11.23.2007 | Fired up about Amazon's Kindle

Poster child: Bezos' new toy
Leave it to Newsweek to try to get out in front of a technology trend. But this time they may have gone too far.

It began innocently enough — without notice or a buildup of anticipation that normally accompanies the introduction of such gadgets, Amazon.com CEO Jeff Bezos unveiled a new eBook reader at an Apple-like special event Monday. What followed was predictable — gadget sites online got their hands on one ASAP to give their take on the device. The verdict? A great leap forward, but not the be-all end-all of eBook readers. (Sony, after all, has had theirs out for a while now; Microsoft took a crack at it with their Reader software nearly a decade ago).

So I walk into a drugstore today, and see this on the cover of Newsweek: "Five centuries after Gutenberg—" stop right there. If anything should be compared to the invention of the printing press, it's the digital word, a phenomenon that goes way beyond any one device. The hyperbole left me wondering whether Newsweek was incapable of making a good analogy at best, or allowing themselves to be used as a free advertisement at worst (c|net's Amy Tiemann "had to check twice to make sure the article wasn't a paid product placement").

I can't be sure how the Kindle will fare, but my guess is that it will remain a niche product for the following reasons:

  • One screen is not enough. You read a book two pages at a time; an electronic reader should have two screens (or at least a wide screen that folds in the middle) with opposing faces.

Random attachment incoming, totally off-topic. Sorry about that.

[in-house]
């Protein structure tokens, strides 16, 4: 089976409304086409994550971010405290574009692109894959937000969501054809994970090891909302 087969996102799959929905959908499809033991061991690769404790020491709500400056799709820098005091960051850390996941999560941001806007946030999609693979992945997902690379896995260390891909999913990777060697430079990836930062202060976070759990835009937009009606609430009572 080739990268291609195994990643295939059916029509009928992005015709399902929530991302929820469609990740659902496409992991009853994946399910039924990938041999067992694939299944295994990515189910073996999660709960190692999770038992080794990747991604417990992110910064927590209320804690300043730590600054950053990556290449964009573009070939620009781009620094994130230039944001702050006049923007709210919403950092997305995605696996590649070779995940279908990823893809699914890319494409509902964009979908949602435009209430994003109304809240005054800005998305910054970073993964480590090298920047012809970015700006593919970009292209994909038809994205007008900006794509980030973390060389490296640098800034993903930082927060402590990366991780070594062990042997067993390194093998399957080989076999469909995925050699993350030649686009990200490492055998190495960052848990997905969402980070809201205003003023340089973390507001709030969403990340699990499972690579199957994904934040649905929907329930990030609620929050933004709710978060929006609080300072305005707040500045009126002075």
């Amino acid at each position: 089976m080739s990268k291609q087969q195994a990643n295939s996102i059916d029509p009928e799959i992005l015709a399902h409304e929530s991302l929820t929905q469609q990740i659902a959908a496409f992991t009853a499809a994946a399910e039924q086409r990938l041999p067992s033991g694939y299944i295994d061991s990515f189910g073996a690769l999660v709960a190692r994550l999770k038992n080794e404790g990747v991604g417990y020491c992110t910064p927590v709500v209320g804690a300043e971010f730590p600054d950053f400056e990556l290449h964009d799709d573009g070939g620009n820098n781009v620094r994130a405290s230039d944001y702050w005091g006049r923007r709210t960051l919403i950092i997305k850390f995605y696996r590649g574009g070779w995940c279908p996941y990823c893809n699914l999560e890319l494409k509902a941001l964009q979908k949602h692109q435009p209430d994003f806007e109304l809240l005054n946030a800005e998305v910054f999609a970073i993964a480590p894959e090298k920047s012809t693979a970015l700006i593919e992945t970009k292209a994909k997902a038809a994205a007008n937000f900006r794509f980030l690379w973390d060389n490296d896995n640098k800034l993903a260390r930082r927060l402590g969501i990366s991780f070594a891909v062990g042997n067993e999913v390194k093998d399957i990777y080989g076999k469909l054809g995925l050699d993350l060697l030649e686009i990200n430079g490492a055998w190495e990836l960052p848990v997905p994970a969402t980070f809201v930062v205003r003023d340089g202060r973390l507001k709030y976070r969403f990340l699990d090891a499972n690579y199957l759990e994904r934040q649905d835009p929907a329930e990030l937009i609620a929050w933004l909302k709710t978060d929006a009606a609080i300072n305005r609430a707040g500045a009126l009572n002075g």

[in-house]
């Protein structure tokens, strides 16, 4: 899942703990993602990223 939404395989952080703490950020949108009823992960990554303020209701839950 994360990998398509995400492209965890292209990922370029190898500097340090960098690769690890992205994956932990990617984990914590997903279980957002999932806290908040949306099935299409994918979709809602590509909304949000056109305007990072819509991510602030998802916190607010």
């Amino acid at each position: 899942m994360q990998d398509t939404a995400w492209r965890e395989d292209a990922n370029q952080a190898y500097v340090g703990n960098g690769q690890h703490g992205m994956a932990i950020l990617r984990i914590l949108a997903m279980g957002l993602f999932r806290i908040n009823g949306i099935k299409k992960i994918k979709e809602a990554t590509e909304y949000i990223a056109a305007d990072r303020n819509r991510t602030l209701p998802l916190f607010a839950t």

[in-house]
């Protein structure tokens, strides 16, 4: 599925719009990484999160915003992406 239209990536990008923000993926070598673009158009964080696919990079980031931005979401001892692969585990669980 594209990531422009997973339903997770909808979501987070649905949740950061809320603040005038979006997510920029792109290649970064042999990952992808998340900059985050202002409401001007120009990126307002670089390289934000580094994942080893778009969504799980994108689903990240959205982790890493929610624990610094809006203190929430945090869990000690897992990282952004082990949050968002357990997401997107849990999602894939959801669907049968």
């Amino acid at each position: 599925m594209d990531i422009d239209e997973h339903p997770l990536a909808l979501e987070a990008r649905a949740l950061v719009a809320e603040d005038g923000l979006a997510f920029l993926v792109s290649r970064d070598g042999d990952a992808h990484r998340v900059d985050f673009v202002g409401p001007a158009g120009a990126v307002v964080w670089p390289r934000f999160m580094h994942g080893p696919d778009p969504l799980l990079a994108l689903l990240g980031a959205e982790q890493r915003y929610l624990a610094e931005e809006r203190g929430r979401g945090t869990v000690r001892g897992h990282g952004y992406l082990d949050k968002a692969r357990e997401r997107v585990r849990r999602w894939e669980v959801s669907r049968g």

• It should be familiar. Open the cover of a Kindle, and it doesn't feel like a book. It feels like a PDA. People like the way the weight of a book feels in their hands. They like to take the book in their hands and flip through the pages. Until a reader mimics these existing ways of interacting with the medium, I don't think it will have mass appeal.

  • Ditch the keyboard. Like Apple's brilliant stroke with the iPhone did to the smartphone, an e-reader should not have a keyboard that distracts you when you're trying to focus on reading the screen. It should just be you and the words. Even Bezos said he wanted the Kindle "to disappear in your hands — to get out of the way — so you can enjoy your reading." It's hard to do that with a keyboard staring back at you at the bottom — and what about accidental taps? Like the iPhone, fixing this will require a touchscreen replacement (all the better to simulate flipping pages with?) — Apple's approach in a recent patent filing is one way.

The X factor in all this is Apple's response. The Kindle's launch has inspired comparisons to the iPod, and reviewers have mentioned the iPod and iPhone's potential to be used as an eReading display. I, for one, wouldn't mind using a click wheel to scroll down a chapter of text after selecting it from a playlist-like selection menu (are you listening, Apple?).

Whatever the case, the Kindle did get two things right: wireless downloads wherever you are, and page-turn buttons that don't leave you feeling all thumbs. Is that enough to spend $400 on a device that looks like it would have been at home next to a 1980s PC? Time will tell. But at least for now, it seems the reports of the book's death at the hands of the Kindle are greatly exaggerated.

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